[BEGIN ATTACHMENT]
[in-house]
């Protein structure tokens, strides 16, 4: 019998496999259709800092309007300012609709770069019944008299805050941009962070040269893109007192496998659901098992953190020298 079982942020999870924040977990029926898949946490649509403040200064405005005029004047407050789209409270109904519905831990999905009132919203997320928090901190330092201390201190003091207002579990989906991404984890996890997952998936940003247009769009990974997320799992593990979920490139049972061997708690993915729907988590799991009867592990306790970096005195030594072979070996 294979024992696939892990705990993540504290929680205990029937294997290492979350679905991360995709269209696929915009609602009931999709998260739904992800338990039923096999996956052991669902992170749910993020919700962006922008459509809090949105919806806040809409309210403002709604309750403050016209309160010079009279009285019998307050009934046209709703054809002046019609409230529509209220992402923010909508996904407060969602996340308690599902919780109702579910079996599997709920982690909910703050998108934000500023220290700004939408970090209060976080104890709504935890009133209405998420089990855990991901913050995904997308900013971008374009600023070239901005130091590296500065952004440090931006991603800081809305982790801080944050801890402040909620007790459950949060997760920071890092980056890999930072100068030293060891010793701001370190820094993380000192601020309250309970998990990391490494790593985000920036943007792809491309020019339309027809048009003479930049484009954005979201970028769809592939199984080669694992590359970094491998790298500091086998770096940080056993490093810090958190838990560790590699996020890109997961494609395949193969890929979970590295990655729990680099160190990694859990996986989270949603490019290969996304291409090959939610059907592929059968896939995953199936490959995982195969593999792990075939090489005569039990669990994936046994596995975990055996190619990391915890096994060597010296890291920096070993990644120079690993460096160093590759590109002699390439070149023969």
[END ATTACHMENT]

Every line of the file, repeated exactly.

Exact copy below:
[in-house]
């Protein structure tokens, strides 16, 4: 019998496999259709800092309007300012609709770069019944008299805050941009962070040269893109007192496998659901098992953190020298 079982942020999870924040977990029926898949946490649509403040200064405005005029004047407050789209409270109904519905831990999905009132919203997320928090901190330092201390201190003091207002579990989906991404984890996890997952998936940003247009769009990974997320799992593990979920490139049972061997708690993915729907988590799991009867592990306790970096005195030594072979070996 294979024992696939892990705990993540504290929680205990029937294997290492979350679905991360995709269209696929915009609602009931999709998260739904992800338990039923096999996956052991669902992170749910993020919700962006922008459509809090949105919806806040809409309210403002709604309750403050016209309160010079009279009285019998307050009934046209709703054809002046019609409230529509209220992402923010909508996904407060969602996340308690599902919780109702579910079996599997709920982690909910703050998108934000500023220290700004939408970090209060976080104890709504935890009133209405998420089990855990991901913050995904997308900013971008374009600023070239901005130091590296500065952004440090931006991603800081809305982790801080944050801890402040909620007790459950949060997760920071890092980056890999930072100068030293060891010793701001370190820094993380000192601020309250309970998990990391490494790593985000920036943007792809491309020019339309027809048009003479930049484009954005979201970028769809592939199984080669694992590359970094491998790298500091086998770096940080056993490093810090958190838990560790590699996020890109997961494609395949193969890929979970590295990655729990680099160190990694859990996986989270949603490019290969996304291409090959939610059907592929059968896939995953199936490959995982195969593999792990075939090489005569039990669990994936046994596995975990055996190619990391915890096994060597010296890291920096070993990644120079690993460096160093590759590109002699390439070149023969």